Jaz: The first story I wrote in this world is Furnace Dreams. It describes the experiences of an adolescent enslaved dragon, as seen through her POV. The other one is called A Long Way to Fall. In this one, told through Melisa’s POV, she and Jeremy undertake a covert mission to rescue a clutch of dragon eggs from a trader.
Koji: I’ve loved learning about dragons from different cultures with you over the past few months. Have you learned anything that might change the way you write dragons in the future?
Jaz: Mostly, seeing how the cultures we’ve visited so far still live with their dragons has given me some more ideas in which non-Westernised cultures could interact with the dragons in my story.
Koji: I love the setting, but I have to ask… why Hawaii?
Jaz: The setting and world were born before I wrote this story, and before Mythsterhood gave me a reason to dig into the dragons as we find them in Hawaiian mythology. I had this idea fully formed in my head of Kona, the dragon in Furnace Dreams. She can breathe fire, and at the beginning of the story we find her chained in an airship engine room where she heats the boilers that drive the ship’s propellers.
But then I needed people who felt differently about dragons. Perhaps from a culture who honored them rather than enslaving them. First of all, I needed an island setting. An enclave where dragons could be safe from hunters trying to capture them or steal eggs. Islands aplenty, of course, but the first cultural tradition that came to mind was Hawaii. According to their creation mythology, the islands were created by Pele, goddess of volcanoes and fire.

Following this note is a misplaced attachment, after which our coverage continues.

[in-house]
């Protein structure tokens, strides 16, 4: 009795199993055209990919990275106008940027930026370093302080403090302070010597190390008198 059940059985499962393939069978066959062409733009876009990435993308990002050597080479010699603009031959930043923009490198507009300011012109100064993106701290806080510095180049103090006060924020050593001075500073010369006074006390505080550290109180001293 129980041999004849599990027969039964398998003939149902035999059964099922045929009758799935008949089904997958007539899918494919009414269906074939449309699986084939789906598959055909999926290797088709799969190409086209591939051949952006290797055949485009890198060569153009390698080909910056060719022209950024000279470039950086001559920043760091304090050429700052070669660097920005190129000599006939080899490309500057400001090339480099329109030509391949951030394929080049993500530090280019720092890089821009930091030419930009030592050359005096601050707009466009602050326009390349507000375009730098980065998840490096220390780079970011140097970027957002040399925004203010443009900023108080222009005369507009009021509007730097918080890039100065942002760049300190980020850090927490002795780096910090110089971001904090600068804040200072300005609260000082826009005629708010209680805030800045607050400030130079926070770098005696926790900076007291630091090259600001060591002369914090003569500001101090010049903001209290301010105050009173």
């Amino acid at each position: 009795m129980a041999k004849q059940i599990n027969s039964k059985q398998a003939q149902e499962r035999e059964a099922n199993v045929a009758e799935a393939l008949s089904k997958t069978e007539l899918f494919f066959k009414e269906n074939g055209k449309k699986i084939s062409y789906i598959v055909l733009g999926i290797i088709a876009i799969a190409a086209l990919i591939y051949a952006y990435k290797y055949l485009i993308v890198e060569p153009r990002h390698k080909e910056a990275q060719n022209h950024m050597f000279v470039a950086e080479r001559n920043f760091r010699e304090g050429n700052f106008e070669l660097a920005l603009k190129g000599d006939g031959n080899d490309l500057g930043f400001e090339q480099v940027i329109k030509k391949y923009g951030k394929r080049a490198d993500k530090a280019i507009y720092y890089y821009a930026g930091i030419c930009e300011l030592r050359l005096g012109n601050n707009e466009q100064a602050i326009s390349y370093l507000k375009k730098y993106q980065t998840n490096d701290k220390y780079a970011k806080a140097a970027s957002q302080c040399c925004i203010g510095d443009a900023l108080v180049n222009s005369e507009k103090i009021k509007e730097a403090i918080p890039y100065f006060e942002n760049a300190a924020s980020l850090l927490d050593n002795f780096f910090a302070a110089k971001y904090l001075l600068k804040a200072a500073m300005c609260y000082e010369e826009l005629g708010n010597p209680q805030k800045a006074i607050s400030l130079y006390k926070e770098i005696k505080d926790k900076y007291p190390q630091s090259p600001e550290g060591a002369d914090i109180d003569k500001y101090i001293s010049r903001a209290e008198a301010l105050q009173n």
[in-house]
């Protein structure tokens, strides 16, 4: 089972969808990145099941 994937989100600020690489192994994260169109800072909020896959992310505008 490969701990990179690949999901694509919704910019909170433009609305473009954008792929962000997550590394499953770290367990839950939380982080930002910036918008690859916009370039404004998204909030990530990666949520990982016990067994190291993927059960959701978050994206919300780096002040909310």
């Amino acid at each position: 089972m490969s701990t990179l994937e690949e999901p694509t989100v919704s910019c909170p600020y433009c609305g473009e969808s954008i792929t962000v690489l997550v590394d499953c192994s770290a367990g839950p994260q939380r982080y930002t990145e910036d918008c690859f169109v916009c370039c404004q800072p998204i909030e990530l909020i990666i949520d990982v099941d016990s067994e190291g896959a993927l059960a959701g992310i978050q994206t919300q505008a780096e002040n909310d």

So I thought, what if the Hawaiian people revered dragons due to their connection to fire? Perhaps they’d see them as demigods. Children of Pele.
So I created an alternate version of Hawaiian history for my stories, in which the Hawaiians drive off their European visitors once they realise how dragons are treated by these foreigners. This means that Kamehameha I never had the support he needed to conquer and unify the islands. Rather, they form a united front against the west and, with the support of the free dragons inhabiting the islands, they keep themselves free of colonists.
Melisa and her father, along with the crew of the Cazadora, are the only Europeans allowed here, because they too believe dragons should not be imprisoned or enslaved, and they spend as much time as they can liberating dragons and bringing them to safe locations such as Hawaii. There must be some other enclaves like Hawaii, but the earth is as big in this universe as in our own, and I’ve yet to discover them.
Koji: You have a very sympathetic approach to dragons. What inspired this?
Jaz: The second story I ever wrote was about an abused dog, seen through her eyes. It’s quite a challenge to write from the point of view of a non-human, but super rewarding when it works out. And you can use the story to make a reader identify with the pain of a creature they’d otherwise have trouble truly understanding. So when I first saw Kona appear inside my head, I knew that she’d have to be the one to tell her story. She, even more so than the dragons from my childhood, made my heart ache for all the creatures we humans persecute, hunt, kill or otherwise harm–sometimes because we fear them, sometimes because we don’t understand them, but sometimes just because we can.
If you haven’t read the story yet, go check it out. You can always drop Jaz some love here or through her website.
Koji A. Dae
Koji is a dreamer, a mother, and a writer in that order. The first short story she clearly remembers writing involved fairies losing their wings, and ever since then mythology has found different ways to creep into her storytelling.